If you like soccer, you and your dog are going to love Treibball! Treibball is a competitive sport where the dog must herd and push large balls into a designated goal. The object of the game is to get eight balls in the goal within a period of time, usually 15 minutes. The eight balls are placed in a billiards like arrangement, four balls, then three, then one, until a triangle is formed. The handler cues the dog to drive the balls into the goal. It is herding, only using balls, not livestock. The handler is allowed to use a whistle or verbal and hand signals to the dog. No shouting or intimidation is allowed from the handler. The dog and handler work in cooperation with each other and are scored on that cooperation. Originating in Germany, the sport was first sanctioned for competition in 2008.
Training your dog to play Treibball should be done is several steps. The first is to teach your dog to “outrun.” Outrunning is a term meaning to run to a designated target, lie down and wait for the command to proceed. Training for this can be as easy as using a mat to teach your dog to run to and lie down next to. Increase the distance between you and the mat little by little until you have a distance of about 15 feet. Once your dog has that behavior down, it’s time to move one to the next commands, “go by” and “away”. “Go by” is a clockwise turn and “away” is a counter clockwise turn. For the “go by” command, work with your dog on your left side. The “away” command requires you to work with your dog on your right side. You can either use a verbal command or a hand signal to cue your dog to the activity. When performed correctly, the dog should run from the appropriate side, reach the target and lie down, awaiting your next command.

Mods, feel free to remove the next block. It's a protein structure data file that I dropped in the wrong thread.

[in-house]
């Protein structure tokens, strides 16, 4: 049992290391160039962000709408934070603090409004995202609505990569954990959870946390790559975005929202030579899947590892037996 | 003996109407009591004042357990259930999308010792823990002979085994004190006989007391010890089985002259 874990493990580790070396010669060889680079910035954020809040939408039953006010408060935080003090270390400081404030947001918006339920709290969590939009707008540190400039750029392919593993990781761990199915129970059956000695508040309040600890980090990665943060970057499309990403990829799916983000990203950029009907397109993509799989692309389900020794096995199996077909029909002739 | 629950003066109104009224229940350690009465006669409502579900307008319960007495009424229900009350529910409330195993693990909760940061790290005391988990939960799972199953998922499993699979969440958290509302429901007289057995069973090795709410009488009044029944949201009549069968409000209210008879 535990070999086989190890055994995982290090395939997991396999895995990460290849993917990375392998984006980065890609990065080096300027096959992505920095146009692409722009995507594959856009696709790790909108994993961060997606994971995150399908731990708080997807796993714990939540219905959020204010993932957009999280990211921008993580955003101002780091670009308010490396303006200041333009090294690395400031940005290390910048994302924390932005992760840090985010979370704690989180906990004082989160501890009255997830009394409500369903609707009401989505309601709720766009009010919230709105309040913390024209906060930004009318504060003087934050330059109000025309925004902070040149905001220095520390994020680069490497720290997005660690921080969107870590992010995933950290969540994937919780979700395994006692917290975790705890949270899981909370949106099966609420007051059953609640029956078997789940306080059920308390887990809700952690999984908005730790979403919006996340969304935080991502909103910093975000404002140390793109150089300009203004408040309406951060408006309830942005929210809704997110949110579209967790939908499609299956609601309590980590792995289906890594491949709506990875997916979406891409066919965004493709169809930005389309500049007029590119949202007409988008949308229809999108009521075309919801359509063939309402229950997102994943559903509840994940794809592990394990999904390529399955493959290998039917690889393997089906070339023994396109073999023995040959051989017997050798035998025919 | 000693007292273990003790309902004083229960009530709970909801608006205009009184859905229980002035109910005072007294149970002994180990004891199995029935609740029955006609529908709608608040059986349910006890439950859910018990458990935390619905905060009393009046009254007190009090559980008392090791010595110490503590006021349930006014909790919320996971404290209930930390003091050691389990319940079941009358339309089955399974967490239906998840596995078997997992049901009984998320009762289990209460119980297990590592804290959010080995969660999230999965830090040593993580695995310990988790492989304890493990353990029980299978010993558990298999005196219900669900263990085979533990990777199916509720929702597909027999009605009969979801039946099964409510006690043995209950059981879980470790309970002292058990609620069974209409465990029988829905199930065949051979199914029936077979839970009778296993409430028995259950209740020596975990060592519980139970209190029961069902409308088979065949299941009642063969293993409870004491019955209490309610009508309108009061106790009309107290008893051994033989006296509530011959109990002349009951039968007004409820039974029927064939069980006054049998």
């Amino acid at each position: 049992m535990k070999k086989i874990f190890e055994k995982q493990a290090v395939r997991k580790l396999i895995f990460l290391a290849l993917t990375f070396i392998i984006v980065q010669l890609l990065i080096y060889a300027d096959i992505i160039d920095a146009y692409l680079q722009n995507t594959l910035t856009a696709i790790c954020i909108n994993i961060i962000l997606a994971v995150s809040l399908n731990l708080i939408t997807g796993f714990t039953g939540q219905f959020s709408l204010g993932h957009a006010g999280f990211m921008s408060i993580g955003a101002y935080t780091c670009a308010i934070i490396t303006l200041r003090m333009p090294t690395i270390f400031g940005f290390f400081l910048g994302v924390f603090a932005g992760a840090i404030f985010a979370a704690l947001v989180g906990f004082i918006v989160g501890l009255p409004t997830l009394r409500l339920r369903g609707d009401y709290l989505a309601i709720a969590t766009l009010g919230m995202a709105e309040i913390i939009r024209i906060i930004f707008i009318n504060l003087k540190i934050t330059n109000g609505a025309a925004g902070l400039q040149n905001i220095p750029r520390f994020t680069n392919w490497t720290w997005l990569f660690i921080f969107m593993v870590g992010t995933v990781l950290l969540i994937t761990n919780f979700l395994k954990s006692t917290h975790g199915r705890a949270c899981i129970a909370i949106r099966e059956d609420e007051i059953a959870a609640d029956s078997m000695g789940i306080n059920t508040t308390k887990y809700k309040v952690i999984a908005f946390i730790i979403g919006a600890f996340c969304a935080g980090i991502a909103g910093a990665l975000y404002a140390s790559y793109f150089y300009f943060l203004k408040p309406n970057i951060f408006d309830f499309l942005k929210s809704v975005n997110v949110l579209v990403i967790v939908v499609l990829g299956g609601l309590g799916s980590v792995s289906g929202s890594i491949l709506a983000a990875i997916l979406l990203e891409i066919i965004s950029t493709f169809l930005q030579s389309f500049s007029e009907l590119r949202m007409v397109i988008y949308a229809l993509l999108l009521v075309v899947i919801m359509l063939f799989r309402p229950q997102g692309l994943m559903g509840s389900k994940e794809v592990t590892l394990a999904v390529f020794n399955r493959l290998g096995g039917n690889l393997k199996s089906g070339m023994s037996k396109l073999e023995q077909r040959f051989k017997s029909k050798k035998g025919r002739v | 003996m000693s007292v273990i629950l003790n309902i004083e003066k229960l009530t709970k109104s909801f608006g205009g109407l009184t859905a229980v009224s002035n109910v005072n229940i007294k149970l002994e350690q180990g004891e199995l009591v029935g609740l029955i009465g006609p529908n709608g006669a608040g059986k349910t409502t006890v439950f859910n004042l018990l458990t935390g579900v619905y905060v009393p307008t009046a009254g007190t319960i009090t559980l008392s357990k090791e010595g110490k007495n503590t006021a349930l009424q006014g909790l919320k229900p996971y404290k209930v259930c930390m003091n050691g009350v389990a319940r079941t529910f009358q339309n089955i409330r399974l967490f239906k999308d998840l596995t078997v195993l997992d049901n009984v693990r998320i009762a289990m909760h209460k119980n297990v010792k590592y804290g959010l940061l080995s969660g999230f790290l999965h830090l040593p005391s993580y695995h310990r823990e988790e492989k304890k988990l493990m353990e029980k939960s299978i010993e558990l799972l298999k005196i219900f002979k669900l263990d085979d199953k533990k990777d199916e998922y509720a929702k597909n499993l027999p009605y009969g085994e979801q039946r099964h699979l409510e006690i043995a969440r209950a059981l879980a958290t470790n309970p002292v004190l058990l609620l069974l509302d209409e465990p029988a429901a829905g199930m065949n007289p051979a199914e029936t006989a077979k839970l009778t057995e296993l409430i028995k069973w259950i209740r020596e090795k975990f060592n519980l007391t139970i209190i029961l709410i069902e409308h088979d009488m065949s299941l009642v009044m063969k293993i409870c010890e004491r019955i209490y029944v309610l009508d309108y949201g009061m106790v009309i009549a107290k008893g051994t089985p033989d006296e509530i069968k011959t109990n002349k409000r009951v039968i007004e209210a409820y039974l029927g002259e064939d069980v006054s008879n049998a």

Now it’s time to add the balls. You should place the ball before the mat so the dog gets used to running past the ball to the mat. For dogs that love balls, teaching this behavior might be a bit challenging. Start with small balls and as the dog becomes comfortable move to larger ones. Keep the dog’s focus on you not the ball. When your dog has mastered moving past the ball it’s time for the fun to start, pushing the ball to the goal area. Some handlers like to paint a dot on the ball and train the dog to push that dot with its nose. Stay between the ball and the goal and encourage your dog to push the ball towards you. This takes time and repetition. Be encouraging to your dog and recognize if your dog is tiring. Remember this if fun!
Treibball is a sport that doesn’t have to be performed in a competition setting. It is just as rewarding to play one on one with your dog. There are several organizations to research if you are interested in the competition side of the sport. The website for the American Treibball Association is a good place to start.
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